Recently, I made a zine titled To All The Shit Jobs I've Worked Before, a cheeky nod to a TV show of a similar name. The zine is literally an ode to my entire working life, a seventeen-year hodgepodge of largely low-level—or so-called ‘unskilled’—jobs I've held since the age of fifteen.
I’ve never completed any kind of tertiary education. Throw in a dash of poor mental health and a working-class family who were too preoccupied and unhappy to care about what I ‘became’, and I’ve ended up with no real qualifications. Finally, nurtured by my fervent involvement in the punk underground (which nonetheless provided a fulfilling life), I ended up neglecting to pursue mainstream ‘goals’. In other words, I don’t have what people traditionally call a ‘career path’. Maybe some people will say that I've squandered my time. Regardless, it's been shit job after shit job, means-to-an-end after means-to-an-end, in the hopes of gaining a new skill or landing that one job that will be the most tolerable of shit jobs, at least until the day I die.
In environments where eking out a shit living is par for the course, conditions are generally miserable. Workers are unhappy, unconcerned and/or mean spirited. Sometimes, you luck out and there are formal niceties, or you end up going for drinks at the local after work, but ultimately it's palpable that no one gives a shit. Yet we're all there for the same reasons: to make ends meet.
This bleak reality is the backdrop of Heike Geissler's novel Seasonal Associate, published in German in 2014 and newly translated into English by Katy Derbyshire. Forced by increasing debt and a precarious financial situation, as well as needing to support her two young sons, the unnamed protagonist (who is loosely based on Geissler herself) takes up a temporary, low-level position at an Amazon warehouse in Leipzig during the busy pre-Christmas rush. It's the “first job that comes up”, and the underemployed writer and translator has to take it, “to put some money in the bank”. When desperate times call for desperate measures, there's no time for hesitation. Time is money.
Presented as a combination of memoir and theory, Seasonal Associate uses second-person to fold the reader into the text. Its tone is at once accusatory and inviting – on one hand, the ‘you’ is universal, yet lines like “You walk around, go for a stroll, allow yourself the pleasure” presents a certain snideness. Geissler uses first-person occasionally however, and when she does, it is unexpected and jolts the reader back into their own present, a device that lays the groundwork for a recurring pathos. The first time she does this, it is to refer to her boyfriend and children: “I’m not going to share them. I can’t do that. You’re me, but you don’t have my entire life.”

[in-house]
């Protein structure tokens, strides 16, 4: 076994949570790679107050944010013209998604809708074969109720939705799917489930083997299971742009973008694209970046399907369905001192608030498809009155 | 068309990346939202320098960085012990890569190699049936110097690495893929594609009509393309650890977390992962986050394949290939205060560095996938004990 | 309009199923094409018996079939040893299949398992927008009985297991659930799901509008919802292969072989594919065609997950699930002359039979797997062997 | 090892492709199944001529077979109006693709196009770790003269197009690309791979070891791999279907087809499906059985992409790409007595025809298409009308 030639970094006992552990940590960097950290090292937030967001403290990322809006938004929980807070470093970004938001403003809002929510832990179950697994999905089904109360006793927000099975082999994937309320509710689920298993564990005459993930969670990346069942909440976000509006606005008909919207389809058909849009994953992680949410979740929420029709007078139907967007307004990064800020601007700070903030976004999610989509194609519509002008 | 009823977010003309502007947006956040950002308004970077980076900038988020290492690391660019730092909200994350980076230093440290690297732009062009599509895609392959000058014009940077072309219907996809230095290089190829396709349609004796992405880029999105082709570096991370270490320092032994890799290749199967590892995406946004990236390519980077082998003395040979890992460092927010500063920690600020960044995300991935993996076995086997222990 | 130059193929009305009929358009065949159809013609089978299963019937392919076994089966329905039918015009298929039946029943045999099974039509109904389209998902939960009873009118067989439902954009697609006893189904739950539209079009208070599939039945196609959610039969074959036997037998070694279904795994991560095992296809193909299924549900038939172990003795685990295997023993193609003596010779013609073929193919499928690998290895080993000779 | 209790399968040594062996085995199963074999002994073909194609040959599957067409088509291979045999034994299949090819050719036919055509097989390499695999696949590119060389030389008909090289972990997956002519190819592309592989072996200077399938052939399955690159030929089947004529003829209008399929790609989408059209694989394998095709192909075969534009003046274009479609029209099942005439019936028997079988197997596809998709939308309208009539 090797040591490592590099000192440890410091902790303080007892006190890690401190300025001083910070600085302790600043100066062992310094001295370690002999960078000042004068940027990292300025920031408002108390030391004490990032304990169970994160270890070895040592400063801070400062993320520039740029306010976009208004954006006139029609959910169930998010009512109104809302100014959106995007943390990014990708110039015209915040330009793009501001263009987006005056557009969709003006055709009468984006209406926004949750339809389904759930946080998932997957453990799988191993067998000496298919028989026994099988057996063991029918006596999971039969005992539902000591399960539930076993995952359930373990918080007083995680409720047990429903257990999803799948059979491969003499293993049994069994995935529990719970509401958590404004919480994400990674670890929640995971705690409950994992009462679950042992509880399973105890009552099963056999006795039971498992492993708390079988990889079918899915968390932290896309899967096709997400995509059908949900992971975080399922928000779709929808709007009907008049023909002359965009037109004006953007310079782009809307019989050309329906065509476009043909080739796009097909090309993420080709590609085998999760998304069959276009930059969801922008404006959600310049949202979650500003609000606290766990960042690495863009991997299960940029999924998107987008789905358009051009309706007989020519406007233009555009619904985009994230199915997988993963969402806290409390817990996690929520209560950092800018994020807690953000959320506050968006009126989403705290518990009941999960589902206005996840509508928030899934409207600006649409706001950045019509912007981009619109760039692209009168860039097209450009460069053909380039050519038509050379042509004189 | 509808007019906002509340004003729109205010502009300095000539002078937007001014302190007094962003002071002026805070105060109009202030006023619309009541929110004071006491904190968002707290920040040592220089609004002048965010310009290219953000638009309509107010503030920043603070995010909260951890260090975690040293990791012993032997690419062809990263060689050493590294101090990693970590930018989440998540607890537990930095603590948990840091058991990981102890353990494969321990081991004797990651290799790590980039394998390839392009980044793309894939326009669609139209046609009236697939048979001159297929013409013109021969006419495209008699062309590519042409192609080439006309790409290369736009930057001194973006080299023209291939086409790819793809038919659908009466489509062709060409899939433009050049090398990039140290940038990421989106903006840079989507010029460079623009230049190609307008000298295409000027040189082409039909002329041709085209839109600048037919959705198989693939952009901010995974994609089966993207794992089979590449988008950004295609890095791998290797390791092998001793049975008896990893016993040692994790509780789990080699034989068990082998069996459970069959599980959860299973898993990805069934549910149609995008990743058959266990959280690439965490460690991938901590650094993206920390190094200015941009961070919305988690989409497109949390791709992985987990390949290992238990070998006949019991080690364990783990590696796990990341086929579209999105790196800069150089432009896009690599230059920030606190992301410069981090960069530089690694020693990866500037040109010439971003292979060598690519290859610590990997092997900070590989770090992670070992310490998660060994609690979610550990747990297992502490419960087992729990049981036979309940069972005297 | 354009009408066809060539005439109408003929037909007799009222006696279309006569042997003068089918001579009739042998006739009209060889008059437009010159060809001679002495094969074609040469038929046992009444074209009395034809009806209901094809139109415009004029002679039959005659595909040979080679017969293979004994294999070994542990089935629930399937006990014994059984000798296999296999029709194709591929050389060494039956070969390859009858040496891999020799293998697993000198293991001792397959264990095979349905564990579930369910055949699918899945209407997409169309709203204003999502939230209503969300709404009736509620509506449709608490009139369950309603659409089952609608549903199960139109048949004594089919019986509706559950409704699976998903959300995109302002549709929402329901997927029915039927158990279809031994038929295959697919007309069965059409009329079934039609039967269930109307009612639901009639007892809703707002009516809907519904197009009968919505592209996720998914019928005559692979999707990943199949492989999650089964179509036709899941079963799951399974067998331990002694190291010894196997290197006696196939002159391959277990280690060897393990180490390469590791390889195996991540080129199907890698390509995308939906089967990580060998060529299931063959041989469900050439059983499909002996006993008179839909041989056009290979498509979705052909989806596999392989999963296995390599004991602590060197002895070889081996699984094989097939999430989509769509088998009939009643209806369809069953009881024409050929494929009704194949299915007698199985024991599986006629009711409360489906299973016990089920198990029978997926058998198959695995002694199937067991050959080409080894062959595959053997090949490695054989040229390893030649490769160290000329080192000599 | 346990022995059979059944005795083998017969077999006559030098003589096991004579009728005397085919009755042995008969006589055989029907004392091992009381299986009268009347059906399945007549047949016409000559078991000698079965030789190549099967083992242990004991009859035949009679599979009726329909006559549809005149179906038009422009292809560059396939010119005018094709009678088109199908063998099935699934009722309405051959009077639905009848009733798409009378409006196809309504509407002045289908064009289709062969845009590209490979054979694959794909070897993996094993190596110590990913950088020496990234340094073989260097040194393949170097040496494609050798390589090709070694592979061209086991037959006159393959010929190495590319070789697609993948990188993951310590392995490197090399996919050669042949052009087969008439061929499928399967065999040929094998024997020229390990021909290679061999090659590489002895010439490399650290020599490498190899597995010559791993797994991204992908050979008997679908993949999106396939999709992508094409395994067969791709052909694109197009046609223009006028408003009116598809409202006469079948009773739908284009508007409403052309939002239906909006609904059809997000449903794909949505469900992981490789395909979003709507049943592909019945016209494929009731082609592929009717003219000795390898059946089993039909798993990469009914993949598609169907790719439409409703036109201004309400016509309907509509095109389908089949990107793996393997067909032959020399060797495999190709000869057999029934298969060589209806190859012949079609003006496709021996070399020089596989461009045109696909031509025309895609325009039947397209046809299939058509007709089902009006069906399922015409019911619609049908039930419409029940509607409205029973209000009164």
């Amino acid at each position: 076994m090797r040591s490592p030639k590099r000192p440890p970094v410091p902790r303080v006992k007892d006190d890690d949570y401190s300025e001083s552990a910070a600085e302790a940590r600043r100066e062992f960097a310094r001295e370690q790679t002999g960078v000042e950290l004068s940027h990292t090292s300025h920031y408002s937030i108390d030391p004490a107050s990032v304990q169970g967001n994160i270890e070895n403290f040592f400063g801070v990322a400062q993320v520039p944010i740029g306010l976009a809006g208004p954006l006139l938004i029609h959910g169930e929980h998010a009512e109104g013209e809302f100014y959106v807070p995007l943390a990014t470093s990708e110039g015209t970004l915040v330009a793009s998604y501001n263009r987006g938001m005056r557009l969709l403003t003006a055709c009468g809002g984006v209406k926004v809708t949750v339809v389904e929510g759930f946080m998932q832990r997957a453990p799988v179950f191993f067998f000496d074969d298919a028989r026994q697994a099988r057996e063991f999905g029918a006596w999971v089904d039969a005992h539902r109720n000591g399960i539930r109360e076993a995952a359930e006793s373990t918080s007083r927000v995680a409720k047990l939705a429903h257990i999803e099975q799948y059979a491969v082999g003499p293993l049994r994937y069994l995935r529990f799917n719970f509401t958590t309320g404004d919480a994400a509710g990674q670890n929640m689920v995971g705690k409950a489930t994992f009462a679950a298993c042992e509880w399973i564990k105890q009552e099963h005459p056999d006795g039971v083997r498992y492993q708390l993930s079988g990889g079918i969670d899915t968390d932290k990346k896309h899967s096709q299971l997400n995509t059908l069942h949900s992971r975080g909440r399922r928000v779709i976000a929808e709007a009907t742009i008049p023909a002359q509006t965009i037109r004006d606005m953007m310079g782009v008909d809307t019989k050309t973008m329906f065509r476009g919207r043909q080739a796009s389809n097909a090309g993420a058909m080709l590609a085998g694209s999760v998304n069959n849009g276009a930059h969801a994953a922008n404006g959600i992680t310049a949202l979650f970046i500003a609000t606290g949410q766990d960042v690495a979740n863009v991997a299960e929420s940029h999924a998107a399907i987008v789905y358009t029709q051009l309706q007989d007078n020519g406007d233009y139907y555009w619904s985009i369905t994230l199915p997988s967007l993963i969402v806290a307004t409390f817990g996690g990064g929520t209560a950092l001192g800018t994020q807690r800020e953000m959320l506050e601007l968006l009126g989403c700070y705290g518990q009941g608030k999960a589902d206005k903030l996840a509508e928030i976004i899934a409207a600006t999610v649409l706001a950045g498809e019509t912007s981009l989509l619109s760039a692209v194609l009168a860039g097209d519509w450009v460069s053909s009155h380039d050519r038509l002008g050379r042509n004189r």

The working conditions at Amazon turn out to be unrelentingly dismal, and Geissler manages to wring out every detail. Even so, nothing of consequence actually happens in the book; rather than a plot filled with twists and turns, it’s a composite of the non-events that make up the protagonist’s time at the warehouse, and the thoughts that occur to her during this tedious passage of time. As such, unless you're a trust-fund kid or someone who's miraculously escaped the mechanisms of the unskilled labour market, you're bound to have worked at least one shit job in your life to date, and this makes the contents of Seasonal Associate either terrifyingly relatable (because you're still there) or downright terrifying (because you don’t want to go back there). She calculates over and over how much money she'll make, worries about taking sick leave, and then worries some more about being thought to lie about being sick in order to take sick leave. She eats quickly at lunch break, cleans up her workstation fifteen minutes ahead of clock-off to avoid working unpaid minutes, and makes mistakes she doesn't bother correcting. Every day is routine.
Geissler didn't set out to write about her time working for Amazon. But in an interview with The Creative Independent, she said that it was when her contract ended that she started thinking about writing about her experiences, “because I had not earned enough money [at Amazon], really.”
And there is the sucker punch. As Geissler’s protagonist laments early on in the novel:
You’ll learn to say, however, that you just need the money, that you have this job but you’re still a writer and translator. […] At some point you’ll find it easy to cast all your strange ideals of careers and life and success overboard, to say that you have this job, your actual job, and another one on the side. […] You’ll be constantly thinking about what ideas everyone has about making a living, why it sometimes feels like failure when you can’t live off your actual job.
For many artists in similarly dire socioeconomic circumstances, this is a dilemma that will sound very familiar. If I write about my hardships, maybe I will eventually catch the attention of someone who will give me more opportunities. Maybe I can then finally ‘make it’ as a writer. Seasonal Associate launched Geissler’s career as a literary writer, but the dismal working conditions and financial precarity that produced it undoubtedly took a psychological toll. As Amy Gray writes in an Overland op-ed on what she terms “the Bustle hustle”—the hyper-mining of personal experiences in writing, particularly in digital writing—“it's compelling for writers, especially those who want to break into publishing, and who haven't been able to enter the industry either due to circumstance or various layers of structural prejudice.”